Davis, who was hired in July 2010 , acknowledged that in the past, the JQC has balked at sharing with prosecutors evidence of potential crimes uncovered during its investigations. But he said that the old policy has been reworked. “In the course of any investigation, the JQC will provide relevant information to the appropriate authorities,” he said, “including law enforcement and the State Bar of Georgia.”
Wise entered her guilty plea just days after the JQC issued new charges accusing her of felony theft and destruction of public records. The JQC first filed ethics charges against Wise in October that included taking kickbacks, bribery and channeling would-be brides and grooms, whose marriages she is sworn to perform, to local, more expensive, wedding chapels. She had been scheduled to appear before a JQC ethics tribunal to contest all the charges next Monday.
According to the JQC charges, beginning in 2009, Wise induced a county employee to submit false invoices—which Wise would then approve—for payment of work that had been performed for the Camden County Probate Court. On at least three occasions, according to the JQC, Wise submitted those invoices to the county for payment and, after the vendor was paid, secured illegal kickbacks from the vendor.
The JQC also accused Wise of directing a court employee to forge the signature of Martin Gillette, Camden County’s chief probate judge, ono new documents and file them with the court, a felony under state law.
The charges also accusedWise of refusing to perform wedding ceremonies—one of the duties of a probate judge—and referring brides and grooms instead to certain for-profit wedding chapels in the county which charged higher fees to perform a wedding than the county probate court.
The JQC charges claimed that Wise violated state law by allowing the for-profit chapels to serve as a “satellite courthouse” for the probate court and provided them with pre-signed marriage license affidavits. State law requires that all marriage licenses must be issued at the county courthouse either by the probate judge or probate clerk.
St. Marys and nearby Kingsland—with their proximity to Florida and to military bases both in Florida and Georgia—have long been marketed as places to get quick, convenient weddings, and the county is home to multiple wedding chapels.
In 1996, the county attracted international attention when John F. Kennedy Jr. and Carolyn Bessette famously eluded the celebrity press by marrying in a private wedding on Cumberland Island. Wise, then a probate clerk, issued the couple’s marriage license at a local airport after Kennedy and his bride-to-be flew in on separate aircraft just days before the wedding.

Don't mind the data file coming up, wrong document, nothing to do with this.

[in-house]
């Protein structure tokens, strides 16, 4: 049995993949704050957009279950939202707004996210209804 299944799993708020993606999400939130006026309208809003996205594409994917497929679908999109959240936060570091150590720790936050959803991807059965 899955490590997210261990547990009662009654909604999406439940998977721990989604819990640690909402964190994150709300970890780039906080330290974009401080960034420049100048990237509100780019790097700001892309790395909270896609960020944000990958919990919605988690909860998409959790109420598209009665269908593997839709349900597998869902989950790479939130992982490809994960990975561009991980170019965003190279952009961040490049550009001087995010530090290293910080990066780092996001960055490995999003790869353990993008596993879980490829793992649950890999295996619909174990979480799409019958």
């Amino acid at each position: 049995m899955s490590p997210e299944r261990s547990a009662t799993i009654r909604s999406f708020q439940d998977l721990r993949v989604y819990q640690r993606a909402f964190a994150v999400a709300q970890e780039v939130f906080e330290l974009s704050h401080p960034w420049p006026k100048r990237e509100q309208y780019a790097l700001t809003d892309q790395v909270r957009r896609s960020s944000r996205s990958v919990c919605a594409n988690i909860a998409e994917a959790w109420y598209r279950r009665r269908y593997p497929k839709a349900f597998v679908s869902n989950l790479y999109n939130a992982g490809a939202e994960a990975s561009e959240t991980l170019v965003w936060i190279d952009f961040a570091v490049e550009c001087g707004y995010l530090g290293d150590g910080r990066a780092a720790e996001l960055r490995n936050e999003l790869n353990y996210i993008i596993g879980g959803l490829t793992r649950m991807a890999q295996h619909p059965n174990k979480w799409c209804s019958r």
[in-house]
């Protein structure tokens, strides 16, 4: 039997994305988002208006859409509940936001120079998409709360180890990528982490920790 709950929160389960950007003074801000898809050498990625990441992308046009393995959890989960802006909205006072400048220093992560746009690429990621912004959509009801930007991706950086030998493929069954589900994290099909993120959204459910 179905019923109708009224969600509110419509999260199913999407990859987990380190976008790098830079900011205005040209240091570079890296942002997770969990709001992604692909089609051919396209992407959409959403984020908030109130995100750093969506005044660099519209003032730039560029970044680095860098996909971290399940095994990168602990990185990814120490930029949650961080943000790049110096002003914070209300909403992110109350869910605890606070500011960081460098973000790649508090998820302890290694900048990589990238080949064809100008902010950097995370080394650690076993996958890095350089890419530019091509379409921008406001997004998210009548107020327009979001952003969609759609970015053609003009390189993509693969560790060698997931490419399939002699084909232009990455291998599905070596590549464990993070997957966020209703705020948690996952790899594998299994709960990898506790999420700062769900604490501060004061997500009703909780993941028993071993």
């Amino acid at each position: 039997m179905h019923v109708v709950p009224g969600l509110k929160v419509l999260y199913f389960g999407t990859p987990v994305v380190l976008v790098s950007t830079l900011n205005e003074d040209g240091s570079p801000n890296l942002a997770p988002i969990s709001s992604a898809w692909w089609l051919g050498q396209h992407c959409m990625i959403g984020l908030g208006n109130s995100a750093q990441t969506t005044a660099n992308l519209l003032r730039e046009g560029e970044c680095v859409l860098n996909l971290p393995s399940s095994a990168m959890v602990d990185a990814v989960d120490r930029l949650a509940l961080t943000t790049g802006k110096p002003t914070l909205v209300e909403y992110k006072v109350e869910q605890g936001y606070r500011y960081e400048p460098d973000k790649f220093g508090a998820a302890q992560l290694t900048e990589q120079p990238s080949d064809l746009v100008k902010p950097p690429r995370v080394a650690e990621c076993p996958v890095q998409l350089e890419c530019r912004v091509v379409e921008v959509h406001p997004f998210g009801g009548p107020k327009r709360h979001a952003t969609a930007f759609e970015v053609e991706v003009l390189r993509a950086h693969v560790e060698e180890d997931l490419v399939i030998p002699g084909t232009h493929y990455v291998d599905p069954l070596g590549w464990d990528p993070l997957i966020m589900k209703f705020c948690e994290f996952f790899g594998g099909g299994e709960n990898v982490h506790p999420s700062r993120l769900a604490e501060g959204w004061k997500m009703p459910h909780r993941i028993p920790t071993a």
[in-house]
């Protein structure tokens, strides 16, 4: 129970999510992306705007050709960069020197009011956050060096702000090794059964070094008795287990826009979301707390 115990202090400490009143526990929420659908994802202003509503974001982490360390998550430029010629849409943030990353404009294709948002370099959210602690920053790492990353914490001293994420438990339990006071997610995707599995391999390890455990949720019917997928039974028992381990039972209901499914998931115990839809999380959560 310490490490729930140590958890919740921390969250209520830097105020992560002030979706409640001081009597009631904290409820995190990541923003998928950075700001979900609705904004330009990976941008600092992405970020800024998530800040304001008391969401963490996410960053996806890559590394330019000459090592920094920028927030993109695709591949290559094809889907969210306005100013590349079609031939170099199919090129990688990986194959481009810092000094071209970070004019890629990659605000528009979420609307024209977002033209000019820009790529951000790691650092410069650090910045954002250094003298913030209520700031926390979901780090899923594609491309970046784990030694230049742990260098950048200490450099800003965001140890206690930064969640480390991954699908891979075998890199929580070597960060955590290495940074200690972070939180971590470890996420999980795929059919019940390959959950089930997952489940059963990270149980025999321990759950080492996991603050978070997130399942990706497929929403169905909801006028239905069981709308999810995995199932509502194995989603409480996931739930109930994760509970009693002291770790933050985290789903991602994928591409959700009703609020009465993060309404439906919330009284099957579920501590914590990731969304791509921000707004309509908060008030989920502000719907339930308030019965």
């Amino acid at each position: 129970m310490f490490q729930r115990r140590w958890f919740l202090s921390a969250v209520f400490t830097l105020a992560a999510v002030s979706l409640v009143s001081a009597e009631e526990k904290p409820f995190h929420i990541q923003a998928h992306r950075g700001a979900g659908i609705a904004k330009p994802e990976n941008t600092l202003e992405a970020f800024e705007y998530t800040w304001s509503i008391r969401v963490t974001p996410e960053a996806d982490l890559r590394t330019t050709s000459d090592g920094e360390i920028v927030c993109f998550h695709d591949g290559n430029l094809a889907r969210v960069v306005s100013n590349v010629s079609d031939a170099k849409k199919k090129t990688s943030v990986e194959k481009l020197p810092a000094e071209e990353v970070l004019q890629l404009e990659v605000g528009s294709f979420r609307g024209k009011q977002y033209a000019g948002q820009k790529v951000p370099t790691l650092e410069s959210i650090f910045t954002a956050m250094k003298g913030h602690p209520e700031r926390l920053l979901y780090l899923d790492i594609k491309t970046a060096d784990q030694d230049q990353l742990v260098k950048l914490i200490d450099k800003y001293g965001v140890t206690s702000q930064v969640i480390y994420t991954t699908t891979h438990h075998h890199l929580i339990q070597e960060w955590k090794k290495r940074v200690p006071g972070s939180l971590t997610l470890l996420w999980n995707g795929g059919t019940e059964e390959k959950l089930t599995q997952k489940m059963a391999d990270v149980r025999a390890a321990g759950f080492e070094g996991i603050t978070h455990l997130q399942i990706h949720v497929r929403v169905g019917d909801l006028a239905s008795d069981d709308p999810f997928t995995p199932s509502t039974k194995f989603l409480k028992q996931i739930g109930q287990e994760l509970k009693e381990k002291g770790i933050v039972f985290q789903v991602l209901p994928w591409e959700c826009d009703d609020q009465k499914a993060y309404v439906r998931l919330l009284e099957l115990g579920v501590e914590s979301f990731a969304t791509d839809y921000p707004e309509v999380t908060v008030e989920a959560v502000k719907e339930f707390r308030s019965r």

On Dec. 6, the JQC amended the original charges to accuse Wise of receiving cash payments for vital records but failing to account for and deposit the funds in county coffers. Instead, the JQC claimed Wise misappropriated the funds for her personal use.
The new charges also accused Wise of attempting to conceal the thefts by shredding or otherwise destroying duplicates normally kept by her office of the receipts she issued for the cash payments. Destroying a public record is a felony in Georgia.
Rickman said Wednesday that Wise pleaded guilty to stealing cash payments for vital records. Under Georgia law, absent a county resolution, vital records fees for copies of birth and death certificates and marriage licenses belong not to the county but to the probate judge, he said.
Although Wise pleaded guilty to pocketing what Rickman said were “thousands and thousands” of dollars in vital records fees that, by law, belonged to Chief Probate Judge Martin Gillette, he did not wish to prosecute or seek restitution, Rickman said. Determining restitution would have been difficult, the prosecutor explained, because Wise was suspected of destroying county copies of receipts given to customers for vital records fees. Wise’s guilty plea did not include a destruction of public records charge, he said.
The restitution Wise paid stemmed from the theft by deception charge, the prosecutor said. Wise was accused of directing a probate court clerk to perform services for the probate court after hours and then approving invoices for that after-hours work, he said. At Wise’s direction, the clerk, in turn, “gave Judge Wise some of those proceeds,” he said. “That was tendered over and paid today,” he said.
Rickman said it was the probate clerk who first contacted the JQC about Wise. “That employee actually came forward,” he said.
That employee has been terminated, but Rickman said, “No final decision has been made yet as to what is going to happen to her. I’ve got to think about it.”
The whole purpose was to put this thing to rest and stop the clock on expenses of the county and everyone concerned.